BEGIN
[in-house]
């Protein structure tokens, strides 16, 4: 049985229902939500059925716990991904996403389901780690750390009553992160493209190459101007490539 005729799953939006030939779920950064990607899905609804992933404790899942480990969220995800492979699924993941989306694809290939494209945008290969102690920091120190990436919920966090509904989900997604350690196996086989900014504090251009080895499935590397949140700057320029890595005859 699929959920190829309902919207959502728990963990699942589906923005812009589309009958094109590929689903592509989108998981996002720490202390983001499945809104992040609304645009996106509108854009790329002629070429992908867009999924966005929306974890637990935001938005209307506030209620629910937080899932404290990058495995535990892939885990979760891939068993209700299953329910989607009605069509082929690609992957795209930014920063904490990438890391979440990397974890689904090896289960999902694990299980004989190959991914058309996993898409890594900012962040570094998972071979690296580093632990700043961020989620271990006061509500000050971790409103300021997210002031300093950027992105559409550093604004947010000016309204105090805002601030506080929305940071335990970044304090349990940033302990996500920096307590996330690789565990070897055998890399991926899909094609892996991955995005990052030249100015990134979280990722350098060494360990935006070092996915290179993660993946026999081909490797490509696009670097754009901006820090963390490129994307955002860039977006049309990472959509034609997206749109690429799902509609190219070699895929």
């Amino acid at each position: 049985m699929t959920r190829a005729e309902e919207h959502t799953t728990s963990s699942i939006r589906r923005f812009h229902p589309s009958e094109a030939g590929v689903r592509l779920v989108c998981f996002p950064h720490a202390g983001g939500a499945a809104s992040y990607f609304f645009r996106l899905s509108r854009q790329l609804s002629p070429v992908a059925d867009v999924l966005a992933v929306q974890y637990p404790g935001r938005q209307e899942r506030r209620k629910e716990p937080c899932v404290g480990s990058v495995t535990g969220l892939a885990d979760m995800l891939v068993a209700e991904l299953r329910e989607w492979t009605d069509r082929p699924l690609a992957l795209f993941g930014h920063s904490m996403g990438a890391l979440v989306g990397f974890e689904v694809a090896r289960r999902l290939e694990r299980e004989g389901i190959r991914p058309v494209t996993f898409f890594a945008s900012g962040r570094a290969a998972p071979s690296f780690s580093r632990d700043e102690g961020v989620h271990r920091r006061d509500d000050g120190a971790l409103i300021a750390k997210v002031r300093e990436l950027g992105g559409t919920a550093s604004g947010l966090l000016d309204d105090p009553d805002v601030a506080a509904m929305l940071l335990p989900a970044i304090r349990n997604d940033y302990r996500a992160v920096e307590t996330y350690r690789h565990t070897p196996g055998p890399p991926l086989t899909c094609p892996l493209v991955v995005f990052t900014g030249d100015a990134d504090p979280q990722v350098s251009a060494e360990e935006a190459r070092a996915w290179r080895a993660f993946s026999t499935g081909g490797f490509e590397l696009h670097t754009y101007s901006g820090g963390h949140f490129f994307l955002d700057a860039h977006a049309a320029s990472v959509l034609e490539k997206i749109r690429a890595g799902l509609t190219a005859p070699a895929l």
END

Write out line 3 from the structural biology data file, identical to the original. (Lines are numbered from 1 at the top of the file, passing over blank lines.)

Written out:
């Amino acid at each position: 049985m699929t959920r190829a005729e309902e919207h959502t799953t728990s963990s699942i939006r589906r923005f812009h229902p589309s009958e094109a030939g590929v689903r592509l779920v989108c998981f996002p950064h720490a202390g983001g939500a499945a809104s992040y990607f609304f645009r996106l899905s509108r854009q790329l609804s002629p070429v992908a059925d867009v999924l966005a992933v929306q974890y637990p404790g935001r938005q209307e899942r506030r209620k629910e716990p937080c899932v404290g480990s990058v495995t535990g969220l892939a885990d979760m995800l891939v068993a209700e991904l299953r329910e989607w492979t009605d069509r082929p699924l690609a992957l795209f993941g930014h920063s904490m996403g990438a890391l979440v989306g990397f974890e689904v694809a090896r289960r999902l290939e694990r299980e004989g389901i190959r991914p058309v494209t996993f898409f890594a945008s900012g962040r570094a290969a998972p071979s690296f780690s580093r632990d700043e102690g961020v989620h271990r920091r006061d509500d000050g120190a971790l409103i300021a750390k997210v002031r300093e990436l950027g992105g559409t919920a550093s604004g947010l966090l000016d309204d105090p009553d805002v601030a506080a509904m929305l940071l335990p989900a970044i304090r349990n997604d940033y302990r996500a992160v920096e307590t996330y350690r690789h565990t070897p196996g055998p890399p991926l086989t899909c094609p892996l493209v991955v995005f990052t900014g030249d100015a990134d504090p979280q990722v350098s251009a060494e360990e935006a190459r070092a996915w290179r080895a993660f993946s026999t499935g081909g490797f490509e590397l696009h670097t754009y101007s901006g820090g963390h949140f490129f994307l955002d700057a860039h977006a049309a320029s990472v959509l034609e490539k997206i749109r690429a890595g799902l509609t190219a005859p070699a895929l």